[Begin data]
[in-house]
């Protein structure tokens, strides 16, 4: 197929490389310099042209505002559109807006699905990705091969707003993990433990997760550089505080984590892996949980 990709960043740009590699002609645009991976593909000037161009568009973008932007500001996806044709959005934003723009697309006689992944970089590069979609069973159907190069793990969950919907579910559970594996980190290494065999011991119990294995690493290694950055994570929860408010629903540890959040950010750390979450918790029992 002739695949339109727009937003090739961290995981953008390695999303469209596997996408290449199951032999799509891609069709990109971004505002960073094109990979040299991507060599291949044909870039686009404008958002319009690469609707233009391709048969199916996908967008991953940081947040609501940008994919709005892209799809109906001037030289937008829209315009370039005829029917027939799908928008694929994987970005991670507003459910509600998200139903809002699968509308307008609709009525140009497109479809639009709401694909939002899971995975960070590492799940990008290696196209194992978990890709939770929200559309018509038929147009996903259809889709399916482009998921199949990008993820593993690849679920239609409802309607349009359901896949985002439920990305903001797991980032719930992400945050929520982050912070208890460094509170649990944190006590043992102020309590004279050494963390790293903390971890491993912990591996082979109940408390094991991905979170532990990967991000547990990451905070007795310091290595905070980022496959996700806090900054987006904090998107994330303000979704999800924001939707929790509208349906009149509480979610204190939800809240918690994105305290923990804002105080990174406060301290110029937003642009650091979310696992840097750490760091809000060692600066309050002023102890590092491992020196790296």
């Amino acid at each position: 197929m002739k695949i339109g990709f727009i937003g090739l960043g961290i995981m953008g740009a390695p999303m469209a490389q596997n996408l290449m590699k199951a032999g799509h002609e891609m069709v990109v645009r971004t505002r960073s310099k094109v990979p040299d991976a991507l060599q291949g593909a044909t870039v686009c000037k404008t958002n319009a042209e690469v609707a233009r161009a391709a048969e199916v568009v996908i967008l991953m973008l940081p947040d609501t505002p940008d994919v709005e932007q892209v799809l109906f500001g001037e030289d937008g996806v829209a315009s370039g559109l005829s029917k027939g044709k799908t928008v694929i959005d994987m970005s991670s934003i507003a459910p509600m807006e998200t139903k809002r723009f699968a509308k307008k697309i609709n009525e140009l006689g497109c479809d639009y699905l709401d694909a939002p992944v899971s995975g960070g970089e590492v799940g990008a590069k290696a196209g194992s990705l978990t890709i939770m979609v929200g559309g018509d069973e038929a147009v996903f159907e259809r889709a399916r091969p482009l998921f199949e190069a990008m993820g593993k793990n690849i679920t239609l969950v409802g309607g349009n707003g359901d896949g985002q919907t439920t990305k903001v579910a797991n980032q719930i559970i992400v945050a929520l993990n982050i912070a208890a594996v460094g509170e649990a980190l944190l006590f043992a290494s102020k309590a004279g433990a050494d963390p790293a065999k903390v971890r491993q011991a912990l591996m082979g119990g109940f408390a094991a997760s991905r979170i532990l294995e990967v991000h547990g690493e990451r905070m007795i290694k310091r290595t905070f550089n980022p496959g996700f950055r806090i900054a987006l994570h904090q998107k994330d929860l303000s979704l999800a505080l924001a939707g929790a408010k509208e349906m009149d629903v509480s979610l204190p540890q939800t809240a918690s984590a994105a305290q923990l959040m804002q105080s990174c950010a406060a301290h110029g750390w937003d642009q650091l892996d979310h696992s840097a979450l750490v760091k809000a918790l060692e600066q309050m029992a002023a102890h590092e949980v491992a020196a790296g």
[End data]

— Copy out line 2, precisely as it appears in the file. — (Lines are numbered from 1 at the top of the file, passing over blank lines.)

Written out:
């Protein structure tokens, strides 16, 4: 197929490389310099042209505002559109807006699905990705091969707003993990433990997760550089505080984590892996949980 990709960043740009590699002609645009991976593909000037161009568009973008932007500001996806044709959005934003723009697309006689992944970089590069979609069973159907190069793990969950919907579910559970594996980190290494065999011991119990294995690493290694950055994570929860408010629903540890959040950010750390979450918790029992 002739695949339109727009937003090739961290995981953008390695999303469209596997996408290449199951032999799509891609069709990109971004505002960073094109990979040299991507060599291949044909870039686009404008958002319009690469609707233009391709048969199916996908967008991953940081947040609501940008994919709005892209799809109906001037030289937008829209315009370039005829029917027939799908928008694929994987970005991670507003459910509600998200139903809002699968509308307008609709009525140009497109479809639009709401694909939002899971995975960070590492799940990008290696196209194992978990890709939770929200559309018509038929147009996903259809889709399916482009998921199949990008993820593993690849679920239609409802309607349009359901896949985002439920990305903001797991980032719930992400945050929520982050912070208890460094509170649990944190006590043992102020309590004279050494963390790293903390971890491993912990591996082979109940408390094991991905979170532990990967991000547990990451905070007795310091290595905070980022496959996700806090900054987006904090998107994330303000979704999800924001939707929790509208349906009149509480979610204190939800809240918690994105305290923990804002105080990174406060301290110029937003642009650091979310696992840097750490760091809000060692600066309050002023102890590092491992020196790296």